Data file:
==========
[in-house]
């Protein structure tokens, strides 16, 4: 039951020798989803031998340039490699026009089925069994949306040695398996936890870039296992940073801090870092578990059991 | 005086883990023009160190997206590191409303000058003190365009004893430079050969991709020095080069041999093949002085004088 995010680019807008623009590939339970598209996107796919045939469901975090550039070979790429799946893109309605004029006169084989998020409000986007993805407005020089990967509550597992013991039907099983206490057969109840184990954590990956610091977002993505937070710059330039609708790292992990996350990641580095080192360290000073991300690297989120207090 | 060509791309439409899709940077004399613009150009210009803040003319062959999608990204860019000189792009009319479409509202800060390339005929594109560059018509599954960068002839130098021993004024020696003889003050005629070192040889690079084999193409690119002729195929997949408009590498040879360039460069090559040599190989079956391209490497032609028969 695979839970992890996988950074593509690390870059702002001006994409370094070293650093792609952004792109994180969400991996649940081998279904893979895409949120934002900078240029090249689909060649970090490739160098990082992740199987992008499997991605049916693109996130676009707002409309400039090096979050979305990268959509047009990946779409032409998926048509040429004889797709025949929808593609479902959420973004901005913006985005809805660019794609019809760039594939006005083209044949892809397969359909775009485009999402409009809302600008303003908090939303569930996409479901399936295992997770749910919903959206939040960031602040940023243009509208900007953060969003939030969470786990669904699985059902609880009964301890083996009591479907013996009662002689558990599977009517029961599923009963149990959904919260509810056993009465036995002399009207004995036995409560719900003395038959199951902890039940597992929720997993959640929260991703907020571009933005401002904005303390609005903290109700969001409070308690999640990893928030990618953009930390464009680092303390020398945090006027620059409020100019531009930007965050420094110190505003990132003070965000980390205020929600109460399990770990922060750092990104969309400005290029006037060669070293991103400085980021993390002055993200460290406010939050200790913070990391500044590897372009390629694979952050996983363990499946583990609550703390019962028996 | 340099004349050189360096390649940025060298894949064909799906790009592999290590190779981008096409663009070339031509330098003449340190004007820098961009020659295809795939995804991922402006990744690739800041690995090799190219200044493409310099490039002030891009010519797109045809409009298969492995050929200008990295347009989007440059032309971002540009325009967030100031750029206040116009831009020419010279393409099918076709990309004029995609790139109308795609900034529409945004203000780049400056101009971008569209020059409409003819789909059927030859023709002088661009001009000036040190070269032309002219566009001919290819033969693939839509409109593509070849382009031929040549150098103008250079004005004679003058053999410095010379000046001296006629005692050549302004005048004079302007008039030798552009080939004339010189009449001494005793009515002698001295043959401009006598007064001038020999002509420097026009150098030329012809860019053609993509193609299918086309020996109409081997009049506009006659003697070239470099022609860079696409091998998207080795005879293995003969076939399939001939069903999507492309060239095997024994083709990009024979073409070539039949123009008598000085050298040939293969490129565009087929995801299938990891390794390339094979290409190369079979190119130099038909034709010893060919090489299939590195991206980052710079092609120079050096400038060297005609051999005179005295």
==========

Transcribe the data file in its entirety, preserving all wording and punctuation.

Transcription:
[in-house]
């Protein structure tokens, strides 16, 4: 039951020798989803031998340039490699026009089925069994949306040695398996936890870039296992940073801090870092578990059991 | 005086883990023009160190997206590191409303000058003190365009004893430079050969991709020095080069041999093949002085004088 995010680019807008623009590939339970598209996107796919045939469901975090550039070979790429799946893109309605004029006169084989998020409000986007993805407005020089990967509550597992013991039907099983206490057969109840184990954590990956610091977002993505937070710059330039609708790292992990996350990641580095080192360290000073991300690297989120207090 | 060509791309439409899709940077004399613009150009210009803040003319062959999608990204860019000189792009009319479409509202800060390339005929594109560059018509599954960068002839130098021993004024020696003889003050005629070192040889690079084999193409690119002729195929997949408009590498040879360039460069090559040599190989079956391209490497032609028969 695979839970992890996988950074593509690390870059702002001006994409370094070293650093792609952004792109994180969400991996649940081998279904893979895409949120934002900078240029090249689909060649970090490739160098990082992740199987992008499997991605049916693109996130676009707002409309400039090096979050979305990268959509047009990946779409032409998926048509040429004889797709025949929808593609479902959420973004901005913006985005809805660019794609019809760039594939006005083209044949892809397969359909775009485009999402409009809302600008303003908090939303569930996409479901399936295992997770749910919903959206939040960031602040940023243009509208900007953060969003939030969470786990669904699985059902609880009964301890083996009591479907013996009662002689558990599977009517029961599923009963149990959904919260509810056993009465036995002399009207004995036995409560719900003395038959199951902890039940597992929720997993959640929260991703907020571009933005401002904005303390609005903290109700969001409070308690999640990893928030990618953009930390464009680092303390020398945090006027620059409020100019531009930007965050420094110190505003990132003070965000980390205020929600109460399990770990922060750092990104969309400005290029006037060669070293991103400085980021993390002055993200460290406010939050200790913070990391500044590897372009390629694979952050996983363990499946583990609550703390019962028996 | 340099004349050189360096390649940025060298894949064909799906790009592999290590190779981008096409663009070339031509330098003449340190004007820098961009020659295809795939995804991922402006990744690739800041690995090799190219200044493409310099490039002030891009010519797109045809409009298969492995050929200008990295347009989007440059032309971002540009325009967030100031750029206040116009831009020419010279393409099918076709990309004029995609790139109308795609900034529409945004203000780049400056101009971008569209020059409409003819789909059927030859023709002088661009001009000036040190070269032309002219566009001919290819033969693939839509409109593509070849382009031929040549150098103008250079004005004679003058053999410095010379000046001296006629005692050549302004005048004079302007008039030798552009080939004339010189009449001494005793009515002698001295043959401009006598007064001038020999002509420097026009150098030329012809860019053609993509193609299918086309020996109409081997009049506009006659003697070239470099022609860079696409091998998207080795005879293995003969076939399939001939069903999507492309060239095997024994083709990009024979073409070539039949123009008598000085050298040939293969490129565009087929995801299938990891390794390339094979290409190369079979190119130099038909034709010893060919090489299939590195991206980052710079092609120079050096400038060297005609051999005179005295």